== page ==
Eritrea has said it will not retaliate after Ethiopia's cross-border raid on Thursday, easing fears of a new conflict between the long-time rivals.
"Those who rush to aggression are those who do not know what the life of people means," Eritrean Information Minister Ali Abdu told the BBC.
Ethiopia said it attacked three military bases where rebel groups were being trained.
The two countries fought a border war from 1998 to 2000.
The United States has called on both countries to "exercise restraint and to avoid any further military action".
But Mr Ali accused the US of being behind the Ethiopian raid.
"Not only this attack, the destabalisation of our region is instigated and compounded by the US," he told the BBC's Focus on Africa programme.
Ethiopia, a close US ally, has also sent forces into Somalia to tackle the al-Qaeda-linked Islamist group, al-Shabab.
The UN has imposed sanctions on Eritrea, accusing it of backing al-Shabab - charges it denies.
"The people and government of Eritrea shall not entertain, and will not be entrapped by, such deceitful ploys," a foreign ministry statement said.
It said the attack was meant to divert attention from Ethiopia's "illegal occupation" of Eritrean territory, as well as its internal problems.
Eritrea accuses Ethiopia of refusing to withdraw from the village of Badme, where the border war began, despite The Hague-based Boundary Commission 2002 ruling that it belonged to Eritrea.
A number of people were killed and others captured when three camps were attacked up to 18km (11 miles) inside Eritrean territory, an Ethiopian defence official said.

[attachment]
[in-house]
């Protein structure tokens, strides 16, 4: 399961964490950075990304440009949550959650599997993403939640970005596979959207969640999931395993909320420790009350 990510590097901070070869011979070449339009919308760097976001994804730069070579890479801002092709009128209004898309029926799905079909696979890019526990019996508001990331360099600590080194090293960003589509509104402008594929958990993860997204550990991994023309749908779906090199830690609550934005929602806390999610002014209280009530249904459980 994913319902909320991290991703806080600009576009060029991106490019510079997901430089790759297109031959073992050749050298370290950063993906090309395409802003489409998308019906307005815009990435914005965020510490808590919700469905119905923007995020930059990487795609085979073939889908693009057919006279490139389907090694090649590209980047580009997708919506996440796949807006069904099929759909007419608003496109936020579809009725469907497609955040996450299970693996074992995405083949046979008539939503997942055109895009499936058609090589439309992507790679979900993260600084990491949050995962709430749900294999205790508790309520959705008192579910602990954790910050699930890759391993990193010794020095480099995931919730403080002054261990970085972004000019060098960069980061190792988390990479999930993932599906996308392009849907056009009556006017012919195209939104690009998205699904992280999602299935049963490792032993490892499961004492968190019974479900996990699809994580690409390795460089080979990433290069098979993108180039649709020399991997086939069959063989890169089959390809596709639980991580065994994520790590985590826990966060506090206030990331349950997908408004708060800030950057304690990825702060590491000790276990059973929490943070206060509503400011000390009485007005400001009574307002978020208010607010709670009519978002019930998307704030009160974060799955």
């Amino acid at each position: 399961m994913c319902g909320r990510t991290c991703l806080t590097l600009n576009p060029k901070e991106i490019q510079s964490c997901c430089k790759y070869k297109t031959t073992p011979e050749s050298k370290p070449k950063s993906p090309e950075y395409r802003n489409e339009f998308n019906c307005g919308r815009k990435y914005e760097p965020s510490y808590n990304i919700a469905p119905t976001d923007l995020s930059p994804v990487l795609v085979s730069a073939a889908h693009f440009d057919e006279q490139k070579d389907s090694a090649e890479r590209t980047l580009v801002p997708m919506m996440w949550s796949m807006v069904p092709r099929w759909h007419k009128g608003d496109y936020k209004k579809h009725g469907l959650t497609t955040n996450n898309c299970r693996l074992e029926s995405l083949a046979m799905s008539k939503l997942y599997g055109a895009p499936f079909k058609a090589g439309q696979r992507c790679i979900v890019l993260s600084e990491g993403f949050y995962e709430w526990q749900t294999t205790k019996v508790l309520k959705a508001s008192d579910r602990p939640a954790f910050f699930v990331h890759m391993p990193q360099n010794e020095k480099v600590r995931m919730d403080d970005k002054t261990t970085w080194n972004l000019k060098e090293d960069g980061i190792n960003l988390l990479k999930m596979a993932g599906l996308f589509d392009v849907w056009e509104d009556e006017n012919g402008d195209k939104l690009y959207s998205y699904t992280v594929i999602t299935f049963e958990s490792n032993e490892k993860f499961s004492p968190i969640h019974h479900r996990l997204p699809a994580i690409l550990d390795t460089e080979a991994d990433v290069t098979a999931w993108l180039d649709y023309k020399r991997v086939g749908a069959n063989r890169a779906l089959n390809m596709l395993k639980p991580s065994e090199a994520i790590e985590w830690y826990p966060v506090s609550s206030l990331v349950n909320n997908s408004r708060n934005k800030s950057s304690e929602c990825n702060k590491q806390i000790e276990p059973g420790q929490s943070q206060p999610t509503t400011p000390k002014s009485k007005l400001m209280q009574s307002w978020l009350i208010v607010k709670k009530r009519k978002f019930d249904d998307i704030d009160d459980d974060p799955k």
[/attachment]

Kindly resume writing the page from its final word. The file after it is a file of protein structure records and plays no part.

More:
Mr Ali said Eritrea would raise the matter with the "appropriate diplomatic channels", such as the UN.
He also dismissed as "ridiculous" the accusation that Eritrea was harbouring Ethiopian rebels.
In recent weeks Addis Ababa has accused Eritrea of backing the groups who staged a January raid in the northern Afar region, killing five Western tourists.
Two German nationals were taken hostage during that attack but were later released.
Ethiopian government spokesman Shimeles Kemal said the army units involved had returned to camp after "successfully completing" their mission.
He said Eritrea was harbouring "hit-and-run terrorists", and he warned of further possible operations.
"As long as Eritrea remains a launching pad for attacks against Ethiopia, similar measures will continue to be taken," he said.
Eritrea was annexed by Ethiopia in 1962 but gained independence in 1993 after a 30-year guerrilla war.